- Mount Kisco Elementary
Mount Kisco Elementary Donates School-Grown Fresh Produce to Local Food Pantry
“Isn’t this amazing?” said Jennifer Wege, Garden Co-Chair for the Mount Kisco Elementary School Association and mom to first grade twins. “It’s so beautiful.”
Wege had just made the just over quarter-mile trek from Mount Kisco Elementary School to the Mount Kisco Interfaith Food Pantry with the school’s second graders. Students carried baskets of vegetables, freshly picked from their garden, down the hill and up Main Street to donate to the pantry and give back to their community.
“Our families that come to the pantry will really, really appreciate all of this incredible fresh food,” the pantry’s director of operations Roberta Horowitz told students.
Mount Kisco Interfaith Food Pantry serves about 400 local families each week, providing everything from fresh produce to canned goods, cereal, meat, milk, eggs, bread and more. Mount Kisco Elementary School has donated about 100 pounds of fresh produce to the pantry and students will continue harvesting and donating their bounty well into the fall. Wege estimates that when you add that to what they’ve given directly to students and community members, the students have grown and donated well over 300 pounds of fresh produce.
With students gathered inside the pantry, Horowitz, along with pantry volunteer and board member Sue Klein, described what families do when they come to collect food each week. In the process, they explained exactly how the food that the students planted and harvested has helped local families.
“It’s so impressive that our students have really made a difference for families,” said Assistant Principal Dr. Angelique Johnson, who joined the students on their trip.
After listening to Horowitz’s primer on the pantry, students had some thoughtful follow-up questions.
“What happens if the food is expired?”
“Why do you have so many canned goods?”
“How long have you been here?”
The garden has proven to be both rewarding and educational as students experience hands-on gardening, learn everything from how plants grow to where food comes from, and how to use all of that to help others. It has also been a great opportunity to introduce students to foods that may be new to them and to allow them to observe insects and their role in a garden.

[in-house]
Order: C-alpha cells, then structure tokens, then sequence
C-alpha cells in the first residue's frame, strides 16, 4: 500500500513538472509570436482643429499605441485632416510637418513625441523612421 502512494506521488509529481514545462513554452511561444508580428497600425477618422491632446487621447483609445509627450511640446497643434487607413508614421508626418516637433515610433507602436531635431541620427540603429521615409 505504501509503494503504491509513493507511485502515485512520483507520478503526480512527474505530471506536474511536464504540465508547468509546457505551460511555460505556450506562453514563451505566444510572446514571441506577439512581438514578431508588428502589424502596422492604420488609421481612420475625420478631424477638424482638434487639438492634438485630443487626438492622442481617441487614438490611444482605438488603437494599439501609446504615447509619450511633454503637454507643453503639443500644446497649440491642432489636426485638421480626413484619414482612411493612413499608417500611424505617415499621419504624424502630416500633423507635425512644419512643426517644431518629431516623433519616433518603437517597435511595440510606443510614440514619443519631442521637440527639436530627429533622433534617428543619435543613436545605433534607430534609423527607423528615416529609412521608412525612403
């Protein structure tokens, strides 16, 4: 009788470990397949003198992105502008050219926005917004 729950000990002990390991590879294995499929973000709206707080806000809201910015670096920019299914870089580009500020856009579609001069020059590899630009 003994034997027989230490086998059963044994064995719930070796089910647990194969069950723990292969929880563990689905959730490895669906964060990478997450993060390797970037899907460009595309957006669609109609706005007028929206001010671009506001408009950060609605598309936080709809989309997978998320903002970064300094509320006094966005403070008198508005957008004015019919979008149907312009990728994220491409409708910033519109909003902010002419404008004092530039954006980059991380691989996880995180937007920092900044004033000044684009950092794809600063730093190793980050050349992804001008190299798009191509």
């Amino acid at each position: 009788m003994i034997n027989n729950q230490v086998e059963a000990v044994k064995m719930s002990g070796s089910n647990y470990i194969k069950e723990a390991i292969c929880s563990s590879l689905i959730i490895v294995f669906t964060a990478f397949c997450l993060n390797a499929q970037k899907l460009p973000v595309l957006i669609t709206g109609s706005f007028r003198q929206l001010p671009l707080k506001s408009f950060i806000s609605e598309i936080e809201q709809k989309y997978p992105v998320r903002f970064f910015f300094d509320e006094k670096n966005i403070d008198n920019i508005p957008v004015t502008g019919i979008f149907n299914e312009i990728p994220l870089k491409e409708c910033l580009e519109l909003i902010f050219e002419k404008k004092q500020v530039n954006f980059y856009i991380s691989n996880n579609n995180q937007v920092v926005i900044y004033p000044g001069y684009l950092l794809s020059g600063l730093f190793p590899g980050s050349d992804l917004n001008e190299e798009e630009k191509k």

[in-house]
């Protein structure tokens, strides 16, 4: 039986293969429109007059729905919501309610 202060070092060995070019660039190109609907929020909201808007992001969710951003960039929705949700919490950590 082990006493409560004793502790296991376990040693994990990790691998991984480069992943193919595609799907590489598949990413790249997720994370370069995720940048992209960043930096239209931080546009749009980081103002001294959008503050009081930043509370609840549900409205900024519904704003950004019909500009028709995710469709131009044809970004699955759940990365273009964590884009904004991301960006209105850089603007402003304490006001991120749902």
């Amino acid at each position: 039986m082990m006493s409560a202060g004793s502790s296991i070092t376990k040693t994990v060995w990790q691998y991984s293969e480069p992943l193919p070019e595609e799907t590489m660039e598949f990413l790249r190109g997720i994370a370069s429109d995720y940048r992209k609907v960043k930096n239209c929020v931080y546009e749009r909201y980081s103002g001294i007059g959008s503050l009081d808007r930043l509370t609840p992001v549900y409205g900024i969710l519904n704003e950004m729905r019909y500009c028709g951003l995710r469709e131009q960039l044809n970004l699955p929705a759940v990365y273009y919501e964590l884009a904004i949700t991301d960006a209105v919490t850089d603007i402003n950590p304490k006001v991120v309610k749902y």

“We have pollination happening with flowers, so the children are being exposed to monarch butterflies and bumblebees and caterpillars,” Wege said. “It is a wonderful outdoor learning space for them.”
Amy Fishkin, Assistant Superintendent for Curriculum and Instruction, had a chance to visit the garden over the summer and was in awe of what she witnessed.
“Through the garden, students have the opportunity to learn about gardening, apply academic concepts to real-life experiences, and literally see the fruits of their labor,” she said. “The food is shared with the MKES community, where we have a large number of students on free and reduced lunch. Staff and parents have even provided cooking lessons to parents who are interested. The garden is a true gem of this special community school and the entire school community works together to bring this wonderful outdoor education program to our students.”
Students will continue working in the garden through November, when they’ll put it to bed for the winter.
“We are planting a fall garden, which students are currently working on now,” Wege said. “We are so grateful for the partnership and support of our community and school to have this amazing opportunity for our children to fully experience growing and giving back food.”